Mexico’s climate priorities for the most vulnerable. Mexico is extremely vulnerable to climate change; it’s also one of the top 20 countries with highest levels of inequality in the world. The government new Administration believes these two challenges cannot be solved separately and has prioritized poverty reduction in its national development plan as well as its climate actions. Mexico’s climate plan (its nationally determined contribution, or NDC) to the Paris Agreement aims to at least halve the number of most vulnerable cities, and a new national adaptation plan—formulated in a participative and gender-sensitive way—promotes community-based adaptation. A human-rights based approach to mitigation also requires community consultation and social impact assessments for all energy infrastructure projects to ensure buy-in and tangible benefits for local people, including improved public services, job creation and priority for local supply chains.
Indigenous people rights and forest protection in Peru. Peru considers halting deforestation and securing indigenous people’s tenure rights to go hand in hand. Indeed, deforestation rates are lower in indigenous-held forestlands than in similar lands managed otherwise. Peru’s NDC includes an Amazon Indigenous REDD+ initiative implemented in partnership with local governments. This program combines indigenous agroforestry techniques with a focus on securing collective land rights. To take one example, nearly 1 million acres in the Amarakaeri Communal Reserve in the state of Madre de Dios have so far been protected by the Amarakaeri community—preserving the land that is vital to the livelihoods of the indigenous community.
From eviction to community planning in Uganda. The government of Uganda’s initial response to the rise in climate change disasters and deforestation rates involved displacing communities away from vulnerable areas, resulting in farmers’ loss of economic and social capital. New pro-poor, long-term and nature-based approaches improve communities’ income and livelihoods. Now, farmers have different options: landowners can receive compensation in return for their land titles or farmers can opt for a two- or three-year transition period during which they can use exposed lands while diversifying sources of income, including through agroforestry and fishing.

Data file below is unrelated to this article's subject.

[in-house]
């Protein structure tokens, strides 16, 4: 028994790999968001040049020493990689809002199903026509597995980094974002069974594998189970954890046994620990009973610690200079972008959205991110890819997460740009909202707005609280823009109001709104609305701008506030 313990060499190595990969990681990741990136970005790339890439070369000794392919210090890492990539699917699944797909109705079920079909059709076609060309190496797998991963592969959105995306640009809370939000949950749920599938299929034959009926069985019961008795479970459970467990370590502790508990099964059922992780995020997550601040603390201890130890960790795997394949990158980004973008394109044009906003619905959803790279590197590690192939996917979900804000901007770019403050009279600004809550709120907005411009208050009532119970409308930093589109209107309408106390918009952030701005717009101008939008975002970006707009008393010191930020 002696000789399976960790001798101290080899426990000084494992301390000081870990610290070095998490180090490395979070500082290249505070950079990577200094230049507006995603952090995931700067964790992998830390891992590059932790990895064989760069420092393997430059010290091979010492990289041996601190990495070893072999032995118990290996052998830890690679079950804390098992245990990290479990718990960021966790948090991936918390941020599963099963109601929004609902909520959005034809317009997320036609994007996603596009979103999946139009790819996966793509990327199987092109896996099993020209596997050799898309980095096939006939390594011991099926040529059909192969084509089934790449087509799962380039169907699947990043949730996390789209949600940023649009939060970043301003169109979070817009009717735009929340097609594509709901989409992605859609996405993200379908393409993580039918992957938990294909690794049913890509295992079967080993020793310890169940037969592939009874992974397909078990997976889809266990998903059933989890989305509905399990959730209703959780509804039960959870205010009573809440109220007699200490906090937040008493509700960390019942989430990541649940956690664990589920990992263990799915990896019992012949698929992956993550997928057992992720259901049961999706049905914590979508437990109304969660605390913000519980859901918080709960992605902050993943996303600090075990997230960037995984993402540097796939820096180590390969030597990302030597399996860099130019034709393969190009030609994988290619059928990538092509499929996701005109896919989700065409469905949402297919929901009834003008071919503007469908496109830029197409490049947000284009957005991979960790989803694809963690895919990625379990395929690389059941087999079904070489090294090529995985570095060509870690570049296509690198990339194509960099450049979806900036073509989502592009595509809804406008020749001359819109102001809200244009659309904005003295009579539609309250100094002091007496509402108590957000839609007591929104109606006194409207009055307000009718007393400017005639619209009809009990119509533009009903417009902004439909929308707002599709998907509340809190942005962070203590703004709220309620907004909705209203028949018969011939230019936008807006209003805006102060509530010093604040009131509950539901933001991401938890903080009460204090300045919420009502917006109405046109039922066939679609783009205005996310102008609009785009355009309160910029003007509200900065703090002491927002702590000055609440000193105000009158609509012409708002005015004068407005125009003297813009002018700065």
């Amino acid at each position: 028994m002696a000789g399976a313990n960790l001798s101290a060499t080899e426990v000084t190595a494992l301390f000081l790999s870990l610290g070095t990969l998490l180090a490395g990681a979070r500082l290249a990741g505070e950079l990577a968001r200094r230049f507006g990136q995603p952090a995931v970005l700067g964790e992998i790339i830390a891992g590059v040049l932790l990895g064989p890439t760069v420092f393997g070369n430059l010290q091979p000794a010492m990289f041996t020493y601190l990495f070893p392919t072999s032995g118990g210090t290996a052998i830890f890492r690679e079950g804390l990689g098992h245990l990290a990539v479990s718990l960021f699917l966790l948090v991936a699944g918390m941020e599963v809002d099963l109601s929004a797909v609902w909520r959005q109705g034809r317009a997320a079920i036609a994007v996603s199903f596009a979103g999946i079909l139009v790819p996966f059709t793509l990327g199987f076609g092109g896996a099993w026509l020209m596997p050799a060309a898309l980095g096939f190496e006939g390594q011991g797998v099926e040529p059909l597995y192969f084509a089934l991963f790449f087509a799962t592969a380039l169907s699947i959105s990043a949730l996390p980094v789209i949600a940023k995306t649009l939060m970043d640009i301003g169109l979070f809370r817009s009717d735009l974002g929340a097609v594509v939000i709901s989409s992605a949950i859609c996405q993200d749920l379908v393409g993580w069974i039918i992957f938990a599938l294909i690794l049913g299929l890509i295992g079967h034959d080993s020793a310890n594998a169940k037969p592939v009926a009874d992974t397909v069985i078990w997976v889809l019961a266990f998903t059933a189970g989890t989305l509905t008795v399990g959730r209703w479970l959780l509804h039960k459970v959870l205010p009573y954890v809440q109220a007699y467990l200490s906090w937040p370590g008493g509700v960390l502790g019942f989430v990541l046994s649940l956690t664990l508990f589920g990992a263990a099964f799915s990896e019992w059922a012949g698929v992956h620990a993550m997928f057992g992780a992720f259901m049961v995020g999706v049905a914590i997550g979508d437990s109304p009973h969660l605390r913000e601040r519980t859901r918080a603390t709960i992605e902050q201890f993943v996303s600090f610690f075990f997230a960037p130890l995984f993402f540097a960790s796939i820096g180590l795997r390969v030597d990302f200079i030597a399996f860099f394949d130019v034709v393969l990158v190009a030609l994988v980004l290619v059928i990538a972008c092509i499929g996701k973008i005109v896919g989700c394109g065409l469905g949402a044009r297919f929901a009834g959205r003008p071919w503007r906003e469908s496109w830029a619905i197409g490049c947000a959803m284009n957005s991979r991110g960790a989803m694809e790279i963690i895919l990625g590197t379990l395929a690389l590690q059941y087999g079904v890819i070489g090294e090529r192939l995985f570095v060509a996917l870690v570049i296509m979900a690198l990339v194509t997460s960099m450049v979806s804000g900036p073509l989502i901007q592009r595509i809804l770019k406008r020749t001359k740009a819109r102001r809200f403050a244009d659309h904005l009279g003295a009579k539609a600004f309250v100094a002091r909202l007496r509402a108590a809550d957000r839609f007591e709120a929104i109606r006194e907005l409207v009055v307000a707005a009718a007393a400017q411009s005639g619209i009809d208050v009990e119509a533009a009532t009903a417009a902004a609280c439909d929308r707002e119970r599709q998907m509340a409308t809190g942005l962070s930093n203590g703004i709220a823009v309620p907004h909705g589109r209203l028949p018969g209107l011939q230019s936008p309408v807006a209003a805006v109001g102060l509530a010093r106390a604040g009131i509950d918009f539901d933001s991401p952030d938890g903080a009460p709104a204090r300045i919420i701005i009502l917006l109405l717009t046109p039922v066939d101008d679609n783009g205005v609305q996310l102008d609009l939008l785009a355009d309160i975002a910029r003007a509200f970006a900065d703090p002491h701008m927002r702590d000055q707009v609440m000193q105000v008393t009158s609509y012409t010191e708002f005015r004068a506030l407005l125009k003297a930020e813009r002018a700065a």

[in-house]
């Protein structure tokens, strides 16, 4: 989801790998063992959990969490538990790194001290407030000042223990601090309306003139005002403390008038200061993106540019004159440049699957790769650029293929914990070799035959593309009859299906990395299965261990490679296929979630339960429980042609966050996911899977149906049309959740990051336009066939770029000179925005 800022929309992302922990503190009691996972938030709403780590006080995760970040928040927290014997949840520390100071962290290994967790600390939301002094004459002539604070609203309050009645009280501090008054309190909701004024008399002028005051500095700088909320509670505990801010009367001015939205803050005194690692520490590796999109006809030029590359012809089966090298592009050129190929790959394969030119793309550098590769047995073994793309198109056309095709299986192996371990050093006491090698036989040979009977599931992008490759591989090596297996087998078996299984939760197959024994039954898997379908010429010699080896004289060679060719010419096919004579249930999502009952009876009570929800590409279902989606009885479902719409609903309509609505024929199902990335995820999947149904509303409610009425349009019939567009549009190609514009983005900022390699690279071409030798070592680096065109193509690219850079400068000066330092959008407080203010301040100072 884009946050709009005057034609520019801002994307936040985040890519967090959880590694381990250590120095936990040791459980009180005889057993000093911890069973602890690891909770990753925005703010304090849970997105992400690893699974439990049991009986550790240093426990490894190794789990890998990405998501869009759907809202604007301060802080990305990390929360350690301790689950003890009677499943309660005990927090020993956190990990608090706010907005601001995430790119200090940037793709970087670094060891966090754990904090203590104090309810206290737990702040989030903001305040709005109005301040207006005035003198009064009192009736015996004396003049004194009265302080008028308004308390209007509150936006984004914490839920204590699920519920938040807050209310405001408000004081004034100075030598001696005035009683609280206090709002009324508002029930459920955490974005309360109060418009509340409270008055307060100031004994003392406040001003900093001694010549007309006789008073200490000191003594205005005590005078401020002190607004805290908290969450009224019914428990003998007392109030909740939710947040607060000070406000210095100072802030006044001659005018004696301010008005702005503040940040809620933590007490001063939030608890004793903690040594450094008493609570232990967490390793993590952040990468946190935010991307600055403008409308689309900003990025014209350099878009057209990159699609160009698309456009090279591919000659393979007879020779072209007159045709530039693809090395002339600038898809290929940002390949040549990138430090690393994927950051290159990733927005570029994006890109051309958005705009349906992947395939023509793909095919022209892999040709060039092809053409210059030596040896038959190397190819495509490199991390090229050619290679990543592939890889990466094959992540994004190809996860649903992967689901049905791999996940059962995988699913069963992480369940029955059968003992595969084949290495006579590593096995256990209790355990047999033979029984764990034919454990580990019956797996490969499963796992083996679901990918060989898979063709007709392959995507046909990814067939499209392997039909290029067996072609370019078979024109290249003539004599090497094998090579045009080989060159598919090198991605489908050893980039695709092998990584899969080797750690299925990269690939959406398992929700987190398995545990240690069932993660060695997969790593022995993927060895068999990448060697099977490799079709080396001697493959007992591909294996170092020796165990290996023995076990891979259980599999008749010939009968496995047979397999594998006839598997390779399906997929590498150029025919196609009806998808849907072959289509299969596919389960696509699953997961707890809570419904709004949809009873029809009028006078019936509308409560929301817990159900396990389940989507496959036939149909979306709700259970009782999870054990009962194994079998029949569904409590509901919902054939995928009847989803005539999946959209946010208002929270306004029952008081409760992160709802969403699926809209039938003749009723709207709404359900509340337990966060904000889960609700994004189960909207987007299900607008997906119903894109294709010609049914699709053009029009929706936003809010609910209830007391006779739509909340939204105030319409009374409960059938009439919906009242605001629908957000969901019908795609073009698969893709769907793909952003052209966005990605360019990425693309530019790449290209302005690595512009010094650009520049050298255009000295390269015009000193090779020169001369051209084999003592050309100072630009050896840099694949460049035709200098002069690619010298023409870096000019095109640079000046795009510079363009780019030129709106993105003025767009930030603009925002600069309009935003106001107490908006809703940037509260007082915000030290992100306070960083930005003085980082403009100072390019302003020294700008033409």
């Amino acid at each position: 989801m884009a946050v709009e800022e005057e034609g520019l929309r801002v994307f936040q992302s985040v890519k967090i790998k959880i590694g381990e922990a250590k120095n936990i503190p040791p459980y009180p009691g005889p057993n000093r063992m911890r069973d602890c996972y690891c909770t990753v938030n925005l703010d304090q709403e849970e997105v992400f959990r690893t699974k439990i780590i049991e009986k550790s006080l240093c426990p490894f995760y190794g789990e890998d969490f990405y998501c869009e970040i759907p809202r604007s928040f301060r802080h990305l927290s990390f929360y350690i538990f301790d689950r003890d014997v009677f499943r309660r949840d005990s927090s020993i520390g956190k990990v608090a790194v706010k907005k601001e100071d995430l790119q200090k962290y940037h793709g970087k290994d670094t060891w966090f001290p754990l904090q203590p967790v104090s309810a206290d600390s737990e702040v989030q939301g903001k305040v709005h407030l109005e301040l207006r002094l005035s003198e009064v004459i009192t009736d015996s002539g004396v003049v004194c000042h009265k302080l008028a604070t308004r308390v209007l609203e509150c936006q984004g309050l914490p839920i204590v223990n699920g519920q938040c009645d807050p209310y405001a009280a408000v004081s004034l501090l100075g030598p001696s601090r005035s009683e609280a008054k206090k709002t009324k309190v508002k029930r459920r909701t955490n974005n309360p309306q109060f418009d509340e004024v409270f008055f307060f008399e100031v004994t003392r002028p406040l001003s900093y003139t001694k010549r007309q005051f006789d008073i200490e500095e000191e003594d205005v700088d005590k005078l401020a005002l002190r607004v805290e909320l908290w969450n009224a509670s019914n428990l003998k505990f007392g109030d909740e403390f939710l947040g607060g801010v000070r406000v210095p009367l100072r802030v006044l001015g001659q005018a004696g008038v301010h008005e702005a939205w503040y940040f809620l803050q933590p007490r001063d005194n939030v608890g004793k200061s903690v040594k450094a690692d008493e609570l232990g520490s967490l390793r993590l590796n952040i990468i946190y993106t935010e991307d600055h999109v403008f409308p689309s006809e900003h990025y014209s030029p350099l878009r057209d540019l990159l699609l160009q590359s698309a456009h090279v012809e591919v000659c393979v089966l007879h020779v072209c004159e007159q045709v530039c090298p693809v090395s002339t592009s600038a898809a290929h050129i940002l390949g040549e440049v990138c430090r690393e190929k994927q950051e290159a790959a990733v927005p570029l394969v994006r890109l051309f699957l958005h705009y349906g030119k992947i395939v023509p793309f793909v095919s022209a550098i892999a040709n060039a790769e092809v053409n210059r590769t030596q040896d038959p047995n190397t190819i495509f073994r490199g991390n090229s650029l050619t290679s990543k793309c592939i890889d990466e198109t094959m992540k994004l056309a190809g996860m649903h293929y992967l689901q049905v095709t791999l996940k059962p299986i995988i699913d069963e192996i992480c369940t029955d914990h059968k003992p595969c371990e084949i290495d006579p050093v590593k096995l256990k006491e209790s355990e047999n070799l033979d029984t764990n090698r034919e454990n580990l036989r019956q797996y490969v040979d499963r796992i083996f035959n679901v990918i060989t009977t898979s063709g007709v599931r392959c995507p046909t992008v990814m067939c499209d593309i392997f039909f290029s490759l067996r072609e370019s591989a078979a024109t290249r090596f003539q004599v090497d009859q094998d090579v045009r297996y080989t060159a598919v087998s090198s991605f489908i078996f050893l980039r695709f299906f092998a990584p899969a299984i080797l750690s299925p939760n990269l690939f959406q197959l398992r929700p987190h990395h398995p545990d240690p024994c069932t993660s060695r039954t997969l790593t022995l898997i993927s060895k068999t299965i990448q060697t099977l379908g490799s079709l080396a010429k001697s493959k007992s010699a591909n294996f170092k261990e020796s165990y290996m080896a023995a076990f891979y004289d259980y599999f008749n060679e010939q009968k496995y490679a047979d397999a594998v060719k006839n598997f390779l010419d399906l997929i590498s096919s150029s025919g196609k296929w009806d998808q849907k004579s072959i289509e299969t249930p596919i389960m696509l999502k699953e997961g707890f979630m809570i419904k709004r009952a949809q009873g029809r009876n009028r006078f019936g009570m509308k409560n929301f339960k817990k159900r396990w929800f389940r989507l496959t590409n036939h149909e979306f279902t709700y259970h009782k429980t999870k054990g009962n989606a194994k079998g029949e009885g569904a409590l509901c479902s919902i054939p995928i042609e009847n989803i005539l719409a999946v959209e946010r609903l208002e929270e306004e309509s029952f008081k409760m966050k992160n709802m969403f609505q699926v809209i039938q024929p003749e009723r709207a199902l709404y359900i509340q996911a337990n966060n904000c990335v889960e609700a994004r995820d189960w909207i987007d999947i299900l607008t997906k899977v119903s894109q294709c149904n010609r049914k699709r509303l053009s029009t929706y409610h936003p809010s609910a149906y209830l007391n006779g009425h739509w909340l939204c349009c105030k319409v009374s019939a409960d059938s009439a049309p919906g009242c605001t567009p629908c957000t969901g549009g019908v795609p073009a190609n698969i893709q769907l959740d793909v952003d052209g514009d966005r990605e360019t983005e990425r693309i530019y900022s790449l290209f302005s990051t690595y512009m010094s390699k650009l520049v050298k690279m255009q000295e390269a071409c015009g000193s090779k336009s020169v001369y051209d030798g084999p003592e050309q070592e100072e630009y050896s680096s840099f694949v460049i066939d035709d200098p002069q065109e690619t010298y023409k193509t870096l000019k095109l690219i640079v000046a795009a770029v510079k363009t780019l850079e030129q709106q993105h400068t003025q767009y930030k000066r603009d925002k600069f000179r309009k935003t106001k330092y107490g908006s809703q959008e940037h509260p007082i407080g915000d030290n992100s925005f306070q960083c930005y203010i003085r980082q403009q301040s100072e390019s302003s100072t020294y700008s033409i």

Just Transition Declaration for the Climate Action Summit
The coalition on social and political drivers in the fight against climate change, co-led by Peru and Spain, wants to mainstream these experiences, starting with the U.N. Climate Action Summit convened by the U.N. Secretary-General on September 23rd. The coalition has focused on jobs, health and gender equality as three main social issues for which climate transitions present both challenges and opportunities. On jobs, the coalition has invited all countries to endorse a declaration that provide guidance to “Advancing a Just Transition and the Creation of Green Jobs for All for Ambitious Climate Action.”
The declaration highlights key components for national just transition plans, including social dialogue, financial support to help dismissed workers retrain and find new jobs, policies to protect workers and vulnerable groups, development of skills for the new labor markets, an increase in technology transfers to developing countries as well as the promotion of investment in green sectors.
Most national climate plans currently lack concrete actions to ensure benefits for the most vulnerable. To date, only one out of 164 NDCs to the Paris Agreement refers specifically to a just transition (South Africa). Only 39 NDCs address gender equality. The back-to-back Climate Action and SDG summits provide a strong opportunity to ramp up ambition for both climate and justice and make new commitments for revised 2020 NDCs that leave no one behind.